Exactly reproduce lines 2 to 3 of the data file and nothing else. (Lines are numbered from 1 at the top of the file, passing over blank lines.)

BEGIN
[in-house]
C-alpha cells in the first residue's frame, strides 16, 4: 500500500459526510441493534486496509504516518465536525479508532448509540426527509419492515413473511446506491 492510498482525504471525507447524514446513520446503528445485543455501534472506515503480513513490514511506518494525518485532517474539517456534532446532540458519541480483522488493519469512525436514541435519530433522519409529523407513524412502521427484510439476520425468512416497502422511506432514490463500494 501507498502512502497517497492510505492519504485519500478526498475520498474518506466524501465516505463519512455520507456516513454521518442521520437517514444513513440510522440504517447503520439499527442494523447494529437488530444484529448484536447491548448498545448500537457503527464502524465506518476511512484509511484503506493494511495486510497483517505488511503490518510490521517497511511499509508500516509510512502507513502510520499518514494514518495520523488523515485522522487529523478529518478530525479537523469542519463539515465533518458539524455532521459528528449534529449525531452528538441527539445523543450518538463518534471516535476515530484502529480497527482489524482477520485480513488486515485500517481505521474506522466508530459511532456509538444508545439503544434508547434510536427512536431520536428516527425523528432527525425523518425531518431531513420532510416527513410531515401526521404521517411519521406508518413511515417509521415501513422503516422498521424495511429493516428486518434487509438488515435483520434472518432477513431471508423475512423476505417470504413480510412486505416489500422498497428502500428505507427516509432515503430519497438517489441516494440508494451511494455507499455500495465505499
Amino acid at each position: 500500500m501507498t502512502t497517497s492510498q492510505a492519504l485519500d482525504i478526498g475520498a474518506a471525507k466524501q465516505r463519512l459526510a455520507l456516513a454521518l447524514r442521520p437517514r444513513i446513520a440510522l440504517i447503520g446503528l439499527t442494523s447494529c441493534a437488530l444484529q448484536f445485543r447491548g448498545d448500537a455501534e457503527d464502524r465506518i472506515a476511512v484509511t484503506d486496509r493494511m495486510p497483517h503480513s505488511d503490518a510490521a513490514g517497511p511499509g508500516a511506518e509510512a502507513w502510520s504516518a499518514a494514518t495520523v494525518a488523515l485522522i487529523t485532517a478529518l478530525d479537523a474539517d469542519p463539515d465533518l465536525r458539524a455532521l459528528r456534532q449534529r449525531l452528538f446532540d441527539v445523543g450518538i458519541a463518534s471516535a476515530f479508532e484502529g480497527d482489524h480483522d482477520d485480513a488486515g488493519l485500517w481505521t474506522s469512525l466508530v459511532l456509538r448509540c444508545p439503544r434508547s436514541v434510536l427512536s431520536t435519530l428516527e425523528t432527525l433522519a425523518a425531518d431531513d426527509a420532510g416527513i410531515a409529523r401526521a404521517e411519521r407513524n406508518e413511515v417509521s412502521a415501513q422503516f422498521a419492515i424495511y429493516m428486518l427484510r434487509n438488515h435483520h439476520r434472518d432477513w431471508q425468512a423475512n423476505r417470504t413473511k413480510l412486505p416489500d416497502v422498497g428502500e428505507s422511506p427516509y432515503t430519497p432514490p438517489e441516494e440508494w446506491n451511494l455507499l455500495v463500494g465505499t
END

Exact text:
C-alpha cells in the first residue's frame, strides 16, 4: 500500500459526510441493534486496509504516518465536525479508532448509540426527509419492515413473511446506491 492510498482525504471525507447524514446513520446503528445485543455501534472506515503480513513490514511506518494525518485532517474539517456534532446532540458519541480483522488493519469512525436514541435519530433522519409529523407513524412502521427484510439476520425468512416497502422511506432514490463500494 501507498502512502497517497492510505492519504485519500478526498475520498474518506466524501465516505463519512455520507456516513454521518442521520437517514444513513440510522440504517447503520439499527442494523447494529437488530444484529448484536447491548448498545448500537457503527464502524465506518476511512484509511484503506493494511495486510497483517505488511503490518510490521517497511511499509508500516509510512502507513502510520499518514494514518495520523488523515485522522487529523478529518478530525479537523469542519463539515465533518458539524455532521459528528449534529449525531452528538441527539445523543450518538463518534471516535476515530484502529480497527482489524482477520485480513488486515485500517481505521474506522466508530459511532456509538444508545439503544434508547434510536427512536431520536428516527425523528432527525425523518425531518431531513420532510416527513410531515401526521404521517411519521406508518413511515417509521415501513422503516422498521424495511429493516428486518434487509438488515435483520434472518432477513431471508423475512423476505417470504413480510412486505416489500422498497428502500428505507427516509432515503430519497438517489441516494440508494451511494455507499455500495465505499
Amino acid at each position: 500500500m501507498t502512502t497517497s492510498q492510505a492519504l485519500d482525504i478526498g475520498a474518506a471525507k466524501q465516505r463519512l459526510a455520507l456516513a454521518l447524514r442521520p437517514r444513513i446513520a440510522l440504517i447503520g446503528l439499527t442494523s447494529c441493534a437488530l444484529q448484536f445485543r447491548g448498545d448500537a455501534e457503527d464502524r465506518i472506515a476511512v484509511t484503506d486496509r493494511m495486510p497483517h503480513s505488511d503490518a510490521a513490514g517497511p511499509g508500516a511506518e509510512a502507513w502510520s504516518a499518514a494514518t495520523v494525518a488523515l485522522i487529523t485532517a478529518l478530525d479537523a474539517d469542519p463539515d465533518l465536525r458539524a455532521l459528528r456534532q449534529r449525531l452528538f446532540d441527539v445523543g450518538i458519541a463518534s471516535a476515530f479508532e484502529g480497527d482489524h480483522d482477520d485480513a488486515g488493519l485500517w481505521t474506522s469512525l466508530v459511532l456509538r448509540c444508545p439503544r434508547s436514541v434510536l427512536s431520536t435519530l428516527e425523528t432527525l433522519a425523518a425531518d431531513d426527509a420532510g416527513i410531515a409529523r401526521a404521517e411519521r407513524n406508518e413511515v417509521s412502521a415501513q422503516f422498521a419492515i424495511y429493516m428486518l427484510r434487509n438488515h435483520h439476520r434472518d432477513w431471508q425468512a423475512n423476505r417470504t413473511k413480510l412486505p416489500d416497502v422498497g428502500e428505507s422511506p427516509y432515503t430519497p432514490p438517489e441516494e440508494w446506491n451511494l455507499l455500495v463500494g465505499t